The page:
And the thing to note is that even though these are our three different species, they're actually really hard to tell apart visually. So, she would end up relying on their songs, their mating calls.

 

Sonia:

Yup.

 

Tim Howard:

Do you remember the song types. Could you whistle them for me?

 

Sonia:

Oh. Yes. It's a- it's a very simple song. The small tree finch goes something like "ta ta ta ta ta too." That's a small tree finch.

 

Tim Howard:

(laughs)

 

Sonia:

And the- (laughs) The medium tree finch is just a bit slower. For the medium it's a "ta ta ta too." For the large "Chee chee chee. Chee."

 

Tim Howard:

Wow, it's like a soprano saxophone, an alto, and a- a tenor or something like that.

 

Sonia:

(laughs). That's right. So, we- we just, you know, sat in the forest and were- and we would always quiz each other. What's that, what's that, and we all agreed.

 

Tim Howard:

Because the calls are really distinct. Easy to tell apart.

 

Sonia:

But the interesting thing was, from year to year, it got more difficult.

 

Tim Howard:

Sonia says, each time she'd go into the field, the songs sounded like they were starting to blur together?

 

Sonia:

Then when I showed up after a few years again, I- I was truly even more perplexed.

 

Tim Howard:

She's like "God, why can I tell these finches apart?"

 

Sonia:

B- it- it was very confusing.

 

Tim Howard:

"Am I losing my touch?"

 

Sonia:

But that shouldn't really happen. You should actually get better with experience.

 

Tim Howard:

Yeah.

 

Sonia:

Not worse. And that's where I thought "Oh, something's changed in the system."

 

Sonia:

I like to think of it as a kind of Darwin finch, you know, sleuthing adventure. So-

 

Tim Howard:

So, Sonia and her team rounded up some of the birds they'd tagged.

 

Sonia:

We collected genetic samples

 

Tim Howard:

Got some DNA

 

Sonia:

And song samples.

 

Tim Howard:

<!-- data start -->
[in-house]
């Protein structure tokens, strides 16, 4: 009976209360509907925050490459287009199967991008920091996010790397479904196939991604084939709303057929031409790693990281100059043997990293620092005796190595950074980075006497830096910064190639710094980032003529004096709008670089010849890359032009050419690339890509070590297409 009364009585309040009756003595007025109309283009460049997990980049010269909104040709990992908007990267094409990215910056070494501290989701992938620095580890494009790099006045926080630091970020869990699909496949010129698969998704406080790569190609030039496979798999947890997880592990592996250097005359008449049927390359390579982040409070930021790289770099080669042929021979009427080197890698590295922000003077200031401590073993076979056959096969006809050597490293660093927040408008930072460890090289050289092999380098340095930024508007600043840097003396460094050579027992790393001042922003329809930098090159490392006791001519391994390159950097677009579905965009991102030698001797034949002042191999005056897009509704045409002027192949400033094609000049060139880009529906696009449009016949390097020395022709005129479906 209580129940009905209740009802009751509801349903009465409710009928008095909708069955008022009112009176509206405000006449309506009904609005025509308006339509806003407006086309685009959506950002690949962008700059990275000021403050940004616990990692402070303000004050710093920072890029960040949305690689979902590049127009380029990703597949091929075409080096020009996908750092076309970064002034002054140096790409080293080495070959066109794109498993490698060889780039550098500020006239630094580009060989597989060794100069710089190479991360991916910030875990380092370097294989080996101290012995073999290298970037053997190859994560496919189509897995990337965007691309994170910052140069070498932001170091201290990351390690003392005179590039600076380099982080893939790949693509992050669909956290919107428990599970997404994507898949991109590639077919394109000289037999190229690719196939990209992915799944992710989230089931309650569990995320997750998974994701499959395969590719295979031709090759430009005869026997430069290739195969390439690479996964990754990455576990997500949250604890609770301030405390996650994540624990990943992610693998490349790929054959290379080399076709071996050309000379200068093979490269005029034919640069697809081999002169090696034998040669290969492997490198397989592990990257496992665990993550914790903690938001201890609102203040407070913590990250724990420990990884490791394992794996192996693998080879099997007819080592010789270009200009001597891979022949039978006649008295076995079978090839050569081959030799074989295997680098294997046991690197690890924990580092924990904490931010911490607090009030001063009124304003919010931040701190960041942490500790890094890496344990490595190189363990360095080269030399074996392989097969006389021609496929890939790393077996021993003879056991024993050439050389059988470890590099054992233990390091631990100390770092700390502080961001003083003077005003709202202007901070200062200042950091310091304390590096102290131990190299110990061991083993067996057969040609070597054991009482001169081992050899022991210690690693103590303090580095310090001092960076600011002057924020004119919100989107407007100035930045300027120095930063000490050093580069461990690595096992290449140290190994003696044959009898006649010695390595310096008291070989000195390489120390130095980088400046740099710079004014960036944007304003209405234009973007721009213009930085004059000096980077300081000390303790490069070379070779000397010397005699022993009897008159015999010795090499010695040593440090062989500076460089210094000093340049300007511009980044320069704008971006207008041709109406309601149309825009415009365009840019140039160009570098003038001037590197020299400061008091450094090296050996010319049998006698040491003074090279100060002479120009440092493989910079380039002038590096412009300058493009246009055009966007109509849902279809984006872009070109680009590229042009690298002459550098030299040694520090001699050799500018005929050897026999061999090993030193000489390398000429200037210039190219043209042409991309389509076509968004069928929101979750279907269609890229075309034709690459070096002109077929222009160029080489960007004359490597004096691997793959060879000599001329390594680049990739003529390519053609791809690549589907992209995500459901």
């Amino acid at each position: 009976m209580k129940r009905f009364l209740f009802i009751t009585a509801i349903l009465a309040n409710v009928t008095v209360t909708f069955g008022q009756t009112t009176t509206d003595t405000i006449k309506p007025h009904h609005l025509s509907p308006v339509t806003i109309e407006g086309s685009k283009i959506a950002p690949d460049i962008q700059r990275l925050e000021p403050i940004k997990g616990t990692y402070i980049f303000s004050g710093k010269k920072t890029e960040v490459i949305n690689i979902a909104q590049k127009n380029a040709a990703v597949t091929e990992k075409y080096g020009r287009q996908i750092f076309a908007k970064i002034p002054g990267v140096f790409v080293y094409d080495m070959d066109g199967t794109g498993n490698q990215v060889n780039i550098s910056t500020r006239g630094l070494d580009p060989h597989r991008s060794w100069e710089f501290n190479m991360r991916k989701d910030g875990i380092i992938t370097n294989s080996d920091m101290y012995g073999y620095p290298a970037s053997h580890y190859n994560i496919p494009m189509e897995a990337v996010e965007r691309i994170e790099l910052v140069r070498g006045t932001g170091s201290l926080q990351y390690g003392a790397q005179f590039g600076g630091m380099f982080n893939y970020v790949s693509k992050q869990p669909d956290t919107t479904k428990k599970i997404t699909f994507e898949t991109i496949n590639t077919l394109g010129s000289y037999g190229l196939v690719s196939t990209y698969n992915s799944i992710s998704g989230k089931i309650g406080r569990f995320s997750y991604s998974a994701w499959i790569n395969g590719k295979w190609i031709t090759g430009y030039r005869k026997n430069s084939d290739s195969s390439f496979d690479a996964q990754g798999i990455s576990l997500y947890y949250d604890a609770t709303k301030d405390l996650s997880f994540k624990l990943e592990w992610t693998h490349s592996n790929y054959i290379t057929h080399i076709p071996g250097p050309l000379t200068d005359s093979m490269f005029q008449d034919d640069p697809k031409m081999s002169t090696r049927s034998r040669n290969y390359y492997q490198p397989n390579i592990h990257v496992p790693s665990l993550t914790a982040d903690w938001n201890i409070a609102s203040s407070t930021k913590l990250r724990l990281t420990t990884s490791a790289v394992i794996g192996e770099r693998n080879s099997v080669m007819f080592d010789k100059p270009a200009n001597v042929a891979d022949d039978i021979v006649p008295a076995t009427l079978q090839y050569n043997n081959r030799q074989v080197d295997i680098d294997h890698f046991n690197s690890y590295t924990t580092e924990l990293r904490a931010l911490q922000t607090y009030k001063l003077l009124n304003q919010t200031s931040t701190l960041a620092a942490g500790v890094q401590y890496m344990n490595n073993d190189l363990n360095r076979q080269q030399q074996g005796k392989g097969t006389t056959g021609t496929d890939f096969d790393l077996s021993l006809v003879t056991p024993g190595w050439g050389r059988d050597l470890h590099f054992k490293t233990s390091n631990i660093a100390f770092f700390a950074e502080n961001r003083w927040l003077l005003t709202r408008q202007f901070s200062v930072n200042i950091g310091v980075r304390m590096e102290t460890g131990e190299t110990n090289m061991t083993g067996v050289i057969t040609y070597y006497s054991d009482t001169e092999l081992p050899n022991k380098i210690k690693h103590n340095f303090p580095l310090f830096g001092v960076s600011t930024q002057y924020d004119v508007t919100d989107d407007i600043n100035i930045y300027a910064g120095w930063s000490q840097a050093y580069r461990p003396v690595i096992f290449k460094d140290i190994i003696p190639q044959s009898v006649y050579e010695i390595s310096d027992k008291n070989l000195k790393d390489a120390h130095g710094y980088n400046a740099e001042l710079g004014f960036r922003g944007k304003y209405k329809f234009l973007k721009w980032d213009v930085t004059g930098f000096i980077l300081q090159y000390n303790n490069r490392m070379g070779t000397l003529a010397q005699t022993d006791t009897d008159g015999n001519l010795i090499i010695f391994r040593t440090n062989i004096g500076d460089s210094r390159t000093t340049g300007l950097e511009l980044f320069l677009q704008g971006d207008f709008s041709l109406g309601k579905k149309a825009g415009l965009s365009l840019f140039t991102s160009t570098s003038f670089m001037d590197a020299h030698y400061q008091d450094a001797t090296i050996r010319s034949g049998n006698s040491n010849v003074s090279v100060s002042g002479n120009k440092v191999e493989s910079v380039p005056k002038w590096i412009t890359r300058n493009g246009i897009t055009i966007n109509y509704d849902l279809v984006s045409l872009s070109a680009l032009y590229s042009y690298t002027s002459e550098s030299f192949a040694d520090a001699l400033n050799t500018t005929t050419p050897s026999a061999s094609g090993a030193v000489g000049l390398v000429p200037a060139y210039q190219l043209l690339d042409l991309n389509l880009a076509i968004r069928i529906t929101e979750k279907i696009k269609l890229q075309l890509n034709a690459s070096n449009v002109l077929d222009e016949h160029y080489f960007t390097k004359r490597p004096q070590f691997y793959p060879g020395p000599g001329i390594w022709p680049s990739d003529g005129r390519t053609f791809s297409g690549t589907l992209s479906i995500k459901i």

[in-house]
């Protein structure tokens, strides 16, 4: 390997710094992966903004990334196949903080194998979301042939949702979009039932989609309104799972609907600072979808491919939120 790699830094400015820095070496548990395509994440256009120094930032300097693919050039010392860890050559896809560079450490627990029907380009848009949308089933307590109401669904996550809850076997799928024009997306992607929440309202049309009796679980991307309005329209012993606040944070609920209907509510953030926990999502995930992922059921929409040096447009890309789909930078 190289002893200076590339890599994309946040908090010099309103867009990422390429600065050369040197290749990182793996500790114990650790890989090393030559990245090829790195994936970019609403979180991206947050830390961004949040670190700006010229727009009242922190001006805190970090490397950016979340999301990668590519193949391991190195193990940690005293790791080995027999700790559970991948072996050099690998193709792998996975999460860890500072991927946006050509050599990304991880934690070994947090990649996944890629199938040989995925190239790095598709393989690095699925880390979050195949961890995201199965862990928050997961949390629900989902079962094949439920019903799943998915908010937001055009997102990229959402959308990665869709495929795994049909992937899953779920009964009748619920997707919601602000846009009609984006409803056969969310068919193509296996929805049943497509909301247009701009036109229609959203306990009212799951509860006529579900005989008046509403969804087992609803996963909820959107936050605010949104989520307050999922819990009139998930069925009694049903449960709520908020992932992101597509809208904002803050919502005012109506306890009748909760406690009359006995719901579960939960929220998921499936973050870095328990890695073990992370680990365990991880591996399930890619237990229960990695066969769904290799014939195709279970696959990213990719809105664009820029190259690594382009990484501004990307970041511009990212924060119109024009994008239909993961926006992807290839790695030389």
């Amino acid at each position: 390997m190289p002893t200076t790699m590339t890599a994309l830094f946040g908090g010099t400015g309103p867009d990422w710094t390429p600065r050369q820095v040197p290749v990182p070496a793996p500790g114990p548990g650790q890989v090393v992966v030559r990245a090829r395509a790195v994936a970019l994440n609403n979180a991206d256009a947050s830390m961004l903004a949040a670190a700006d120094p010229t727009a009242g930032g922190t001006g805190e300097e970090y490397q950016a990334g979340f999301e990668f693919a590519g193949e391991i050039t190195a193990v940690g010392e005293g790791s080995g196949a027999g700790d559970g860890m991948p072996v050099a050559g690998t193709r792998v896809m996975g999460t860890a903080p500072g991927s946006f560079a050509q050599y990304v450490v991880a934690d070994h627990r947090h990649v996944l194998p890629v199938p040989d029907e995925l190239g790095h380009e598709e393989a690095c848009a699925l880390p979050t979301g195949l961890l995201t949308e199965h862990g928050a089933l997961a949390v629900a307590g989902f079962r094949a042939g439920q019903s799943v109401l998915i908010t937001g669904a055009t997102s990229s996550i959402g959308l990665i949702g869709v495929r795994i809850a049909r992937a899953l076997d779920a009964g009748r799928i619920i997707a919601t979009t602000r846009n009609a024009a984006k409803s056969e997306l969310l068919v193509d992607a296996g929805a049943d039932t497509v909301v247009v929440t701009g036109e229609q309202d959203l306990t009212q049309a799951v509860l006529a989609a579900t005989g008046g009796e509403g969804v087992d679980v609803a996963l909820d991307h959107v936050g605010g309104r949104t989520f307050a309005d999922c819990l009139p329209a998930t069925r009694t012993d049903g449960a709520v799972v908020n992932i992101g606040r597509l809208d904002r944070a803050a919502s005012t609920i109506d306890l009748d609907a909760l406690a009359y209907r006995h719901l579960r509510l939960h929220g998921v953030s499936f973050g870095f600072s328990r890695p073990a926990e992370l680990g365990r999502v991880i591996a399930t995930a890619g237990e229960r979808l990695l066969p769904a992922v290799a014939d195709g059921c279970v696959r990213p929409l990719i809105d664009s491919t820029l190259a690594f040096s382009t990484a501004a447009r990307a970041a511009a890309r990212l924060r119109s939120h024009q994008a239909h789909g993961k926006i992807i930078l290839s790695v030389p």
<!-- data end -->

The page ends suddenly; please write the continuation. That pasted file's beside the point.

Made some recordings.

 

Sonia:

Yup.

 

Tim Howard:

Brought all this up into the lab

 

Sonia:

Analyzed the genetic samples, and

 

Tim Howard:

And had this terrible realization.

 

Sonia:

That the large tree finch is now extinct.

 

Tim Howard:

Totally gone from the island.

 

Tim Howard:

So, you really only had two species left. You had the small tree finches and the medium tree finches, and based on that genetic data, the small tree finches, not doing great, but compared to the medium tree finches? They are, because medium tree finches were on the brink of extinction.

 

Jad Abumrad:

Huh. Like the large ones.

 

Tim Howard:

Yeah.

 

Tim Howard:

But then she sees something amazing in that genetic data. She sees a small group of birds who have mixed up genes.

 

Sonia:

A hybrid cluster.

 

Tim Howard:

Some genes from the small tree finches, and some from the medium tree finches.

 

Jad Abumrad:

Huh. What does that mean?

 

Tim Howard:

Well, it means that these two different finches had started having babies together, which should never actually happen because these are totally separate species.

 

Sonia:

That's really the classical definition of a species.

 

Tim Howard:

It's like a biological rule about who you're not gonna make a baby with.

 

Sonia:

So they- they choose not to breed even if they could.

 

Tim Howard:

For, who knows, maybe a million years, the medium tree finch has patrolled that boundary. Like, "I've got my thing over here, and you've got your thing over there." But then, along come the flies, and all of a sudden, like over maybe 20 years, these medium tree finches, they start to break their own biggest rule, and they start to mate outside of their own kind.

 

Jad Abumrad:

And these hybrid finches, are they doing better against the flies?

 

Tim Howard:

Well, there's- there's a couple clues that say maybe. Yeah, for example, when you look in the nests.

 

Sonia:

They seem to have fewer parasites.

 

Tim Howard:

And they seem to have more babies that survive.

 

Sonia:

15%.

 

Tim Howard:

Wow.

 

Sonia:

Whereas the numbers were very small for the medium tree finch and the smaller for the small tree finch.

 

Tim Howard:

Wow. I daresay that sounds kind of hopeful.